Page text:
Those of you who prefer to run Debian using a tightly integrated window manager instead of a full-blown desktop environment should be happy to know that Wednesday saw the release of Window Maker Live 0.95.9-0, based on stable Debian version 12.1 and using the current Window Maker version 0.95.9. Starting with this release, the window manager is the distro’s exclusive desktop session option, as the Xfce desktop option has been removed.

Fans of Xfce shouldn’t fret, however, as “selected components and utilities of xfce4, Mate, and LXQT were seamlessly integrated with Window Maker” for this version, so there are still Xfce goodies included. The default web browsers are Pale Moon and Surf, and the default email client Claws-Mail.

In a move that will undoubtedly upset some users, but which might bring others into the fold, with this release Window Maker Live is swapping sysvinit for systemd.

“As it turned out, systemd has become the defacto standard init system over time,” the distro’s developers explain in the release notes, “and trying to circumvent and replace it with sysvinit while maintaining the same levels of functionality has become increasingly difficult and laborious.”

Release notes, download links, and install information can be found here.

Tails 5.16 Released

While it might be a good thing when all the folks who hang out at your neighborhood bar know your name (like the folks on the old TV show “Cheers,” if you catch my drift) the folks behind Tails, who released version 5.16 of the distro on Sunday, figure that when it comes to your operating system, it’s better that it not know, and if it does, to claim it can’t remember — which is pretty much why Tails stands for The Amnesic Incognito Live System.

In other words, when the cops come around with a couple of pages of photos and one of them is you, Tails won’t recognize any of them. And if they want to know where you were visiting last Saturday night while you were online, Tails won’t remember.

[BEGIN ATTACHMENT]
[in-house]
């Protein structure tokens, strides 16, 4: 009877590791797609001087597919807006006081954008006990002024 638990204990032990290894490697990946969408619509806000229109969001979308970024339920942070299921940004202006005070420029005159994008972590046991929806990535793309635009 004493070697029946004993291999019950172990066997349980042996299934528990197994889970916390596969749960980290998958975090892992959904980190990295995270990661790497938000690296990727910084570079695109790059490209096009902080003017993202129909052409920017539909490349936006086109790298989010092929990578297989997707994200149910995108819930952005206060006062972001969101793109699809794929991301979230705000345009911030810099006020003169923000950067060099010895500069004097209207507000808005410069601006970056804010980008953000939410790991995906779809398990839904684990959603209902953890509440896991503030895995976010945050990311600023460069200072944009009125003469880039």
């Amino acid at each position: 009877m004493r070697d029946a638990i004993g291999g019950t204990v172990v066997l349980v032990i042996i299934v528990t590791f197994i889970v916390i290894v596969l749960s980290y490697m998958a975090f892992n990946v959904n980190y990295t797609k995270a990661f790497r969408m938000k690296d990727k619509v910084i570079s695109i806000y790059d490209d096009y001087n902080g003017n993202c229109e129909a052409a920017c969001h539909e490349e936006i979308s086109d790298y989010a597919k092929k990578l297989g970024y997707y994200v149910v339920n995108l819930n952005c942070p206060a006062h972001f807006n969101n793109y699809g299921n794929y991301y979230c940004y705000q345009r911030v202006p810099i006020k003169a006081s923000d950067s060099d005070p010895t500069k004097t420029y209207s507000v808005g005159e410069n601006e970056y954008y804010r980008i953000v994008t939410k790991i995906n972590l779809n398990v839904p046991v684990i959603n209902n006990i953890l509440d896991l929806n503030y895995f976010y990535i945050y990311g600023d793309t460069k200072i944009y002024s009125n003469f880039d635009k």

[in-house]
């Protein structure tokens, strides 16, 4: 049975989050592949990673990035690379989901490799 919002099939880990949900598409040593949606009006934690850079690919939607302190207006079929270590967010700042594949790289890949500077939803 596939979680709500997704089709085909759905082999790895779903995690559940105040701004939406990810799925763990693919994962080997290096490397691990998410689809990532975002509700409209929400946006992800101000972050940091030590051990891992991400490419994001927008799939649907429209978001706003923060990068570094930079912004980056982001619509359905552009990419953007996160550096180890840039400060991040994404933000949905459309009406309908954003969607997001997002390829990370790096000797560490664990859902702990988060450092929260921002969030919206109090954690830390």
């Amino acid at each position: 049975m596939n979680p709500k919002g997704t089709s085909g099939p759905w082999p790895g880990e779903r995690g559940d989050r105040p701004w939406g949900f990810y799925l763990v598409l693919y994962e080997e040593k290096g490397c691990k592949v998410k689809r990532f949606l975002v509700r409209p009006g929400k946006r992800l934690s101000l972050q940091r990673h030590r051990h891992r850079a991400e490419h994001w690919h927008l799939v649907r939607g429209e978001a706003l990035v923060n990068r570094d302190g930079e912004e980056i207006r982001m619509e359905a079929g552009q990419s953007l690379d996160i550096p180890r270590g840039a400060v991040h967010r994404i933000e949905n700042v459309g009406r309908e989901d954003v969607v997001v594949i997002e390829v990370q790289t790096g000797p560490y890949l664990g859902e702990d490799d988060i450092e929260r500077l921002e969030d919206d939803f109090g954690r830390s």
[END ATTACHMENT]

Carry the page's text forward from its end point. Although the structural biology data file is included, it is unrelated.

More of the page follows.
Not only that: If the cops are trying to follow you, Tails will make sure they don’t, so they’ll never be able to use the MC5 download you bought on Amazon against you — even if it was the dirty version of Kick Out the Jams — because they won’t know that you bought it, unless Amazon rats you out.

Unlike most other “live” distros, which most people run live just long enough to see if they want to put it on their hard drive, Tails is designed to run live all of the time, to leave no trace behind.

You’re also not likely to be followed (or to leave a digital trail with your ISP that can later be followed) because all internet is routed through the all but impossible to trace TOR network, in this case using the latest and greatest version — 12.5.2 — of the TOR browser.

Worried about your hardware giving you away? Tails tries its damnedest to help you out there as well. For this release, for example, the amd64-microcode package, containing microcode patches for all AMD64 processors, has been updated to v20230719 from the Debian security repository.

If you want more information or assurances, check out the changelog. Wanna go incognito for real? You can download it from the distro’s official website.

Incognito or not: have a great weekend.

And until next week in review, may the FOSS be with you.